Liquidation or Exploitation? The controversy unfolding in Mahikeng High Court

Published Dec 21, 2023


In the solemn chambers of the Mahikeng High Court, nestled deep in the Northwest of South Africa, an unprecedented case is under way.

This case has the potential to radically alter the future course of liquidation laws within the nation. At the centre of this legal storm is Tariomix, a firm owned by Louis Liebenberg, and the legal practitioners and provisional liquidators tasked with its provisional dissolution, Strydom Rabie and Associates, and provisional liquidator Vaughan Victor.

These protagonists are well-acquainted with high-stakes liquidation cases, having collectively raked in an astonishing R30 million from the liquidation of Mirror Trading International over a span of two years. The hefty profits from such proceedings cast a long, ominous shadow on the profession, leading some to perceive it as a business capitalising on the misfortunes of others.

In an intriguing twist, the original applicants who initiated the liquidation of Tariomix have formally retracted their support. This action leaves the provisional liquidators bereft of a mandate to persist with their work. Unfazed by this development, they have attempted to navigate this setback with a legal stratagem to replace the original applicants with new ones. These new entrants are purportedly pursuing lost profit, a claim traditionally not entertained in liquidation cases where only capital can be recovered.

This case presents profound legal conundrums. The original applicants sought the court's intervention based on their specific circumstances, which cannot be universally extended to all those associated with the provisionally liquidated company. Therefore, the argument persists that the case should have been dismissed and the provisional liquidation rescinded when the original applicants withdrew.

Given the present circumstances, if new applicants desire to initiate the liquidation process anew, they would need to bring forth a fresh application. If granted, this would then set off the process of appointing liquidators. It appears that the current provisional liquidators and their legal teams are putting up a vigorous fight to maintain their control. This is despite the clear setback brought about by their original applicants distancing themselves from the ongoing proceedings before a final liquidation order could be issued. This fierce resistance seems rooted in a desire to protect their current status quo, as there is no guarantee they would be reappointed should a new liquidation process commence.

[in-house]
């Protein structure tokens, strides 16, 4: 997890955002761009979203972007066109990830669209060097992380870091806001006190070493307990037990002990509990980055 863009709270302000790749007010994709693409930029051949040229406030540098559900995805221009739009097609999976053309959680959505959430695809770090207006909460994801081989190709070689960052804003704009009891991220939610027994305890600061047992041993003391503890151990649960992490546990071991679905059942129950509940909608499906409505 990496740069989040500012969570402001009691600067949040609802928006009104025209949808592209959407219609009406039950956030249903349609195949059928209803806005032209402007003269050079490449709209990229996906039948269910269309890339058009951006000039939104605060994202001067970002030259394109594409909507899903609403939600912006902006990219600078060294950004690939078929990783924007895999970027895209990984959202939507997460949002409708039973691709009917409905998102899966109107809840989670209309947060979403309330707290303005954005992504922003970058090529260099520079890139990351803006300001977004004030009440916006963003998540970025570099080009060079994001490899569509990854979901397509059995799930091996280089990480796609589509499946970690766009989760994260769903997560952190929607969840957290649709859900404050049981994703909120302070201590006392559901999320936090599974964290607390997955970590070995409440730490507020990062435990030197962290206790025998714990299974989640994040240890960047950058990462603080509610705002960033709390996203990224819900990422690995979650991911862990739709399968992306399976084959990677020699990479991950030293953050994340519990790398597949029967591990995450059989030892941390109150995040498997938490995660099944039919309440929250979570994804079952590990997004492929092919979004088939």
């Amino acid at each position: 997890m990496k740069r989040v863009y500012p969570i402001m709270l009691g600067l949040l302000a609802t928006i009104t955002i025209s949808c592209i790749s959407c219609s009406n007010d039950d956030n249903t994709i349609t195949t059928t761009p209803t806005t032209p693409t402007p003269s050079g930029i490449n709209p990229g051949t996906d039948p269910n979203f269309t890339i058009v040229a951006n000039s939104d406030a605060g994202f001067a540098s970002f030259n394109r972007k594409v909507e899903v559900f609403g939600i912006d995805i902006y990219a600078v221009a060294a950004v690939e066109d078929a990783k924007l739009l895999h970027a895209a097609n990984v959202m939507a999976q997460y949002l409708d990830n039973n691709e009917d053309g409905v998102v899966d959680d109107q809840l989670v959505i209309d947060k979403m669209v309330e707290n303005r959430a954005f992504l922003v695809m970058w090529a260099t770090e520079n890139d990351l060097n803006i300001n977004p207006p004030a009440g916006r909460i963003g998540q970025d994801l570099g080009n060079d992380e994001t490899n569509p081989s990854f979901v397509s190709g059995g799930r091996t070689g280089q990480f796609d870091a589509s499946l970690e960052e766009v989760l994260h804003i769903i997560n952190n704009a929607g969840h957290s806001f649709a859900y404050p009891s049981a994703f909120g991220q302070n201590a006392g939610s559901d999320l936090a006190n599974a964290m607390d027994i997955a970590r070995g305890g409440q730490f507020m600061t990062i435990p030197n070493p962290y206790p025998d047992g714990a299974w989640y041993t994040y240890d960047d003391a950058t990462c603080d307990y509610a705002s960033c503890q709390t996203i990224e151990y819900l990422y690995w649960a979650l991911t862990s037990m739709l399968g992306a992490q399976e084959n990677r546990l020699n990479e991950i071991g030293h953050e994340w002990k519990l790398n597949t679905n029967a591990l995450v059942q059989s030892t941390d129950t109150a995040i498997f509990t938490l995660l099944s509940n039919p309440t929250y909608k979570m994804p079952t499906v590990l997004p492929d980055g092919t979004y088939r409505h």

Despite these arguments, the provisional liquidators are forging ahead, seemingly trying to persuade the court to sidestep principles of justice and equity. This audacious move has sparked widespread controversy, with over 5,000 individuals lodging documents urging the court to halt the liquidation. If they prevail, it could set an alarming precedent, enabling the courts to become instruments for altering the already contentious rules governing liquidations in South Africa.

Liquidation typically involves selling a company's assets, such as intellectual property, customer databases, and business plans, to generate funds to settle debts. However, critics contend that liquidators often act more like scavengers, plundering the remains of a company rather than fulfilling their duty to represent the creditors' best interests.

The unfolding saga has already resulted in the provisional liquidators allegedly accumulating costs soaring into the tens of millions, considering they were only appointed in February of this year this again highlights how liquidations are clearly a profitable business in South Africa. This raises questions about whether they are truly serving the creditors' best interests or merely exploiting the process for personal gain.

As this crucial case progresses, Justice Morgan has reserved judgment, leaving Tariomix's joint venture partners and others in a state of heightened suspense. This case could signify a turning point in South Africa's liquidation laws, testing whether the courts will uphold the rule of law or yield to the pressure of the liquidators. If the latter occurs, it could set a concerning precedent, potentially paving the way for similar practices in future liquidations.

This case underscores the pressing need for transparency, fairness, and accountability in the liquidation process, the master’s office, and the courts that grant these matters often based solely on an affidavit from an unverified creditor. It sheds light on the opaque practices that frequently cloak the process, emphasising the immediate need for reform.

Despite the original applicants no longer being on record, Justice Morgan has made the pivotal decision to hear the case. This choice further complicates the matter, adding another layer of intrigue and anticipation.

The judge's decision to proceed despite the absence of the original applicants highlights the significance of this case and its potential impact on the future of liquidation laws in South Africa. This decision could pave the way for other judges to do the same in similar circumstances, potentially reshaping the legal landscape. The outcome of this case is eagerly awaited as it could set a new precedent for liquidation laws in South Africa.

* Author’s name withheld to protect their identity.

** The views expressed do not necessarily reflect the views of IOL or Independent Media.